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Building Tomorrow’s Smart Homes

“We do not have a real market in real-estate provision; that’s why we have a housing crisis. Housing for everyone can only be provided by freely self-regulating and self-motivating smart market processes.” – Patrick Schumacher, Principal Architect of Zaha Hadid Architects

Social housing, a proactive strategy to identify housing issues early rather than wait for regulatory action, has become more popular in the last few decades. The advent of technologies like the Internet of Things(IoT) and Artificial Intelligence(AI) makes it easier for homeowners to make decisions based on accurate data. 

Recently, the University of Exeter partnered with Aico Home Link, a UK-renowned Housing Associations’ Charitable Trust(HACT), on a Sensor Systems for Social Housing project. In this project, the researchers created a guide for understanding and evaluating the social value of indoor sensor systems.

These are designed to gather data on indoor environmental conditions. IoT smart home-connected devices can be installed in residential homes to measure temperature, humidity, etc. Other factors are used to mitigate the risk of mould, dampness, and insufficient ventilation. 

In May 2023, the University of Exeter developed a working logic model during the first five months. The role of this logic model was to identify the changes that needed to be made early to improve an indoor environment, like opening windows or improving the use of heating.

Mould and Damp Prevention via IoT

According to the report of Invisible Systems, approximately 30% of housing stocks are considered to be at a high risk of mould, dampness, and condensation. On average, the cost of disrepair claims of mould is around $10,000 and even more. Various systems and toolkits are developed to pinpoint specific changes in housing conditions and prevent the risk associated with mould and damping using IoT more precisely.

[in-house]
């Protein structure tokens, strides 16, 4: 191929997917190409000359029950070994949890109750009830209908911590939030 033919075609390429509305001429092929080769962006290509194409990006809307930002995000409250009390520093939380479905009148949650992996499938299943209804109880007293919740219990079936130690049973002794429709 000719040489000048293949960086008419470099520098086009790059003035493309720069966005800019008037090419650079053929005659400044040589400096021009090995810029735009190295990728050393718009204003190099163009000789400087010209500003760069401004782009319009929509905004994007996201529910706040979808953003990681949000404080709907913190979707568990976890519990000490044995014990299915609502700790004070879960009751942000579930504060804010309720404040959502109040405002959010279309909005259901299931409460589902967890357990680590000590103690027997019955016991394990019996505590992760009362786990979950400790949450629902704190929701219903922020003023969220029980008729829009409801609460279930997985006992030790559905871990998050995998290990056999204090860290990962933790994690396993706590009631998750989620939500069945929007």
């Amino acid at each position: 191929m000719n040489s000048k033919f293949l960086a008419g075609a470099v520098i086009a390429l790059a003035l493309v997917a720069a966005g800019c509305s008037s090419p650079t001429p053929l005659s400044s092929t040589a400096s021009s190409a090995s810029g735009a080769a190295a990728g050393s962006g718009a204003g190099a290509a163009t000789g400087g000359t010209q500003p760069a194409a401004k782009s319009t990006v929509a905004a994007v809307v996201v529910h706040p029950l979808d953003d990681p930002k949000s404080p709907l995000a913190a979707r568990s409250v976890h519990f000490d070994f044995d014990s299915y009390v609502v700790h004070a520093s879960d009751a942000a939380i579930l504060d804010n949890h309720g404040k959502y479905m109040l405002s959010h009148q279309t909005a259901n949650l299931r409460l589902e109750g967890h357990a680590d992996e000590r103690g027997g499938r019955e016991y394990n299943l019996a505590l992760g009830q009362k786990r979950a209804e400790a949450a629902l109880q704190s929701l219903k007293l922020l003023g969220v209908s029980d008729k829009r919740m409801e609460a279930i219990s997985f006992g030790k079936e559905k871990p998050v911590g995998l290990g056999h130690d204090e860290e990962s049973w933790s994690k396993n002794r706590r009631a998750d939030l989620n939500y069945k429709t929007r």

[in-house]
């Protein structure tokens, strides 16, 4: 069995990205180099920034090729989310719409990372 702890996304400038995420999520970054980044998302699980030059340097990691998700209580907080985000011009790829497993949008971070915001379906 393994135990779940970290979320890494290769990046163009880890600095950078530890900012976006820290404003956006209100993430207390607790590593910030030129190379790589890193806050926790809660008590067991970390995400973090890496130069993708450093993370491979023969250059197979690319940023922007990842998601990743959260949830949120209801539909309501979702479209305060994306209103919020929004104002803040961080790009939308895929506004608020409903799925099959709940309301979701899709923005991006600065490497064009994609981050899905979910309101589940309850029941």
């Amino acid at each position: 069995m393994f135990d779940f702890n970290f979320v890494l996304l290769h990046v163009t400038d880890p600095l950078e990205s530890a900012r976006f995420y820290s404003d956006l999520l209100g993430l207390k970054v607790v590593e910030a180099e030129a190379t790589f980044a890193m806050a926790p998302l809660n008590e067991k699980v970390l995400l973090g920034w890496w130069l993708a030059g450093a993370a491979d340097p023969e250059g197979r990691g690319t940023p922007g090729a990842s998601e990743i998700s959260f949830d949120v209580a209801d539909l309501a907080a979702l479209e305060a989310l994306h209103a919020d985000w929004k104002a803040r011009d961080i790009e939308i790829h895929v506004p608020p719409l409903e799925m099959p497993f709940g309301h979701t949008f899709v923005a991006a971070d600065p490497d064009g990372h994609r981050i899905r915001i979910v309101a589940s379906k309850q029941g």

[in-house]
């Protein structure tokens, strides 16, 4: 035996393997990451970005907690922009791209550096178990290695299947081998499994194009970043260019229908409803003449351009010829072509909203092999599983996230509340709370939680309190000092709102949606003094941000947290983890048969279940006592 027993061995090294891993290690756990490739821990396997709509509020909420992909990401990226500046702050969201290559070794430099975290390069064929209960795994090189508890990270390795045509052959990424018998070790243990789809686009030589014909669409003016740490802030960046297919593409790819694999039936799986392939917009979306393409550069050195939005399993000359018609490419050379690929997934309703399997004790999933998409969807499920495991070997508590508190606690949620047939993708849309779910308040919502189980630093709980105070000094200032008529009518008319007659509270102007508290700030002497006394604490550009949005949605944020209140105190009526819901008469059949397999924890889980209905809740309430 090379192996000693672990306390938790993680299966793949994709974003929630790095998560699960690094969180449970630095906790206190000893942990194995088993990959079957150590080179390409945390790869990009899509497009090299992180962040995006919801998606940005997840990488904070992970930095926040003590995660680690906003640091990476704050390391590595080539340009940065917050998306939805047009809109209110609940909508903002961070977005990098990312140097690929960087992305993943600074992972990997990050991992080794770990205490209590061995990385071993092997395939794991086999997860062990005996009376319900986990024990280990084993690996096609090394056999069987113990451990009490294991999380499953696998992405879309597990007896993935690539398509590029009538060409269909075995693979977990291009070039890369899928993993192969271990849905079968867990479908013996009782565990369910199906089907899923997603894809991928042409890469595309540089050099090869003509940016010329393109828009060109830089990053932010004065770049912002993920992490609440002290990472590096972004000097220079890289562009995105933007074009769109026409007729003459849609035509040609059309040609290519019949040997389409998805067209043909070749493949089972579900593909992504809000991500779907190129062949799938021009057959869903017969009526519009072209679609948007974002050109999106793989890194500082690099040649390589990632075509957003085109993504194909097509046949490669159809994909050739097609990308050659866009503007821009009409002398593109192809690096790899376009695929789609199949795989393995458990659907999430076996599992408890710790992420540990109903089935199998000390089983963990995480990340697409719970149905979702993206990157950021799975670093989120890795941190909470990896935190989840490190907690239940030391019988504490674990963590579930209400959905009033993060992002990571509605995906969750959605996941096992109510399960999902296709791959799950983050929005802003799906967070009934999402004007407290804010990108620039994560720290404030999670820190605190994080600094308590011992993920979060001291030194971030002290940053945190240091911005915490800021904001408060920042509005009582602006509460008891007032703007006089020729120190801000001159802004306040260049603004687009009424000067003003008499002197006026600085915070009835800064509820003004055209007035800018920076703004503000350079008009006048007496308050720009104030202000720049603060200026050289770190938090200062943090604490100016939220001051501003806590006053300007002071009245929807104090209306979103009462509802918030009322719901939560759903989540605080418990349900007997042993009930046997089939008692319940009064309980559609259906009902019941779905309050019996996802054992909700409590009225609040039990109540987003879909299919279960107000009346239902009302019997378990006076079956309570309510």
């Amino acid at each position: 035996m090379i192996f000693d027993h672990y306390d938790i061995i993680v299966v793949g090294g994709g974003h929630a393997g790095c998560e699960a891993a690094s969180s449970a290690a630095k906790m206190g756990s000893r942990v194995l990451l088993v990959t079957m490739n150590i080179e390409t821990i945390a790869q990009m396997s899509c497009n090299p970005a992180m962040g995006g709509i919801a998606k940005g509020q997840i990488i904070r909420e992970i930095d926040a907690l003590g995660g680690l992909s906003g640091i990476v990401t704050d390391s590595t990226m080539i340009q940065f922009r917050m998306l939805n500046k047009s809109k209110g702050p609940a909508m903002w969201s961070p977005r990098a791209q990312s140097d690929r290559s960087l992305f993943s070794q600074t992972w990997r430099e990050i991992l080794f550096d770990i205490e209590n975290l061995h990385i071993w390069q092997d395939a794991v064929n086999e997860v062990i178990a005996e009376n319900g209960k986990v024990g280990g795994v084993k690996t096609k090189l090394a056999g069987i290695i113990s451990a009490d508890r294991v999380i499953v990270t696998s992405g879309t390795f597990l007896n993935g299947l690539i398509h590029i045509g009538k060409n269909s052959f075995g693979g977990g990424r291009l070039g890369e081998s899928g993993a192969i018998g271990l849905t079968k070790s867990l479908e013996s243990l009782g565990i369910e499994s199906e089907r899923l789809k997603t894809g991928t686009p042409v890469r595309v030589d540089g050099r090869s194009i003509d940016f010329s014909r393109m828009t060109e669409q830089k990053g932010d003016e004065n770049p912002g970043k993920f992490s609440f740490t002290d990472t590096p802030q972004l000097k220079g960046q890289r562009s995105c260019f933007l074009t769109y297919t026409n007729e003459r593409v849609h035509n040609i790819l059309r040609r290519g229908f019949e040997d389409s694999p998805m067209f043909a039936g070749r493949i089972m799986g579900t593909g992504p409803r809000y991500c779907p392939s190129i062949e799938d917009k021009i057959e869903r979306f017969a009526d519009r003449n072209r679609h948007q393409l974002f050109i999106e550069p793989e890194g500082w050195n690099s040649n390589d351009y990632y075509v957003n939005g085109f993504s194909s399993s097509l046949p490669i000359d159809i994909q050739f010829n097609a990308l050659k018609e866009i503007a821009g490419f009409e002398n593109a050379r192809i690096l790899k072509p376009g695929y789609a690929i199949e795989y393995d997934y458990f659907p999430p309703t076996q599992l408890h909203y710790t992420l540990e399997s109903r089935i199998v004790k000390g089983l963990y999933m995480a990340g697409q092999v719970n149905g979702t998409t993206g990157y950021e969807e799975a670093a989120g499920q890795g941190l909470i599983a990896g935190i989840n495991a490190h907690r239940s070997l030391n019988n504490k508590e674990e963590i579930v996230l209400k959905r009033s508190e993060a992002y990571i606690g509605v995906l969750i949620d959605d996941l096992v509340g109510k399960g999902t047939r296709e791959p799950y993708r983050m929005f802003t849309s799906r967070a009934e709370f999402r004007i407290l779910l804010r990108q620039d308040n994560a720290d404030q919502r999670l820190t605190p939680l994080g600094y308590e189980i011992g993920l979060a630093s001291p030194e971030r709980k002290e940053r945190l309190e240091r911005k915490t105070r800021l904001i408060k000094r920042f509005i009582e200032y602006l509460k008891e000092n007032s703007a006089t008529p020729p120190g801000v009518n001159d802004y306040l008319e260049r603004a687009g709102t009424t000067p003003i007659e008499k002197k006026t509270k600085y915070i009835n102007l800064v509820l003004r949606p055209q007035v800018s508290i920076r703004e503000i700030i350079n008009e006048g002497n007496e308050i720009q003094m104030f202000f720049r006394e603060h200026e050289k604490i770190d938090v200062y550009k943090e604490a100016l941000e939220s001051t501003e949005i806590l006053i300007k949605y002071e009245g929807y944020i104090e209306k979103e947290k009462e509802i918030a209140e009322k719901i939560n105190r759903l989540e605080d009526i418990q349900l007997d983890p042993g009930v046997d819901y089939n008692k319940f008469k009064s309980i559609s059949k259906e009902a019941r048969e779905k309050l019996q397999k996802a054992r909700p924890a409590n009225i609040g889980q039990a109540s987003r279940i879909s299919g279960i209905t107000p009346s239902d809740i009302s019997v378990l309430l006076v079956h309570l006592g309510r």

The housing associations across the world widely recognised IoT-based social housing systems. Even researchers at Harvard University found that these systems would reduce unaccounted public health issues and poor conditions associated with social housing conditions.

“IoT social housing has the potential to deliver organisational benefits in social housing. However, there is a lack of understanding about the broader social value gained from such systems, and the best practice for adoption.”- Emma Bland, Assistant Professor at University of Exeter

Maryhill Housing’s IoT-Enabled Tower Blocks

The best example of the implementation of IoT in social housing is the Maryhill Housing project in Glasgow. This project was covered by Insider and found that three blocks of flats in Glasgow’s Maryhill were IoT-enabled. It was a collaborative project undertaken by partners, including the Scottish government, iOpt Assets, and CENSIS.

The prototypes of this project were developed by CENSIS using IoT to improve the well-being and safety of residents across the tower. There was also an installation of an IoT network that facilitated the entire project and enabled iOpt Assets to conduct its first IoT-enabled free trial in social housing.

At an event, Kate Forbes, MSP, Minister for Public Finance and Digital Economy, showcased the properties. While sharing her views, Kate said, “It provides a fantastic opportunity for partners from across sectors to work collaboratively to use IoT technology to increase the quality of living for social housing tenants.”

Maintenance and Resource Relocation

Smart sensors used in IoT-enabled homes can be used to measure and gather property parameters, which providers can feed into the database. As per the report of Gartner, by 2028, utilities will be the largest use case of IoT endpoints, which can reach 2.1 billion.

The social housing providers can use the data for maintenance and resource relocation. It benefited tenants who can control their bills through smartphone access and Housing Associations, who can use data insights for building smart homes. In addition, IoT devices used in houses can also alert about incorrect parking across emergency exits and fire lanes.

A Step Towards Safe and Sustainable Homes

The quality and technological facilities in housing profoundly affect residents’ health and well-being. During cold weather, people might face issues like dampness and mould, which can significantly impact their health. A company like Aico|HomeLINK brings revolution by providing required IoT-enabled toolkits to create safer and healthier social housing. 

Today, IoT technology revolutionises the housing sector and improves the life and wellbeing of tenants. It acts as a bridge between the housing associations and tenants by creating long-lasting relationships. Property providers continuously develop more IoT-enabled sensors with wide-range capability, connectivity and deployment to provide smart and sustainable homes to the people.


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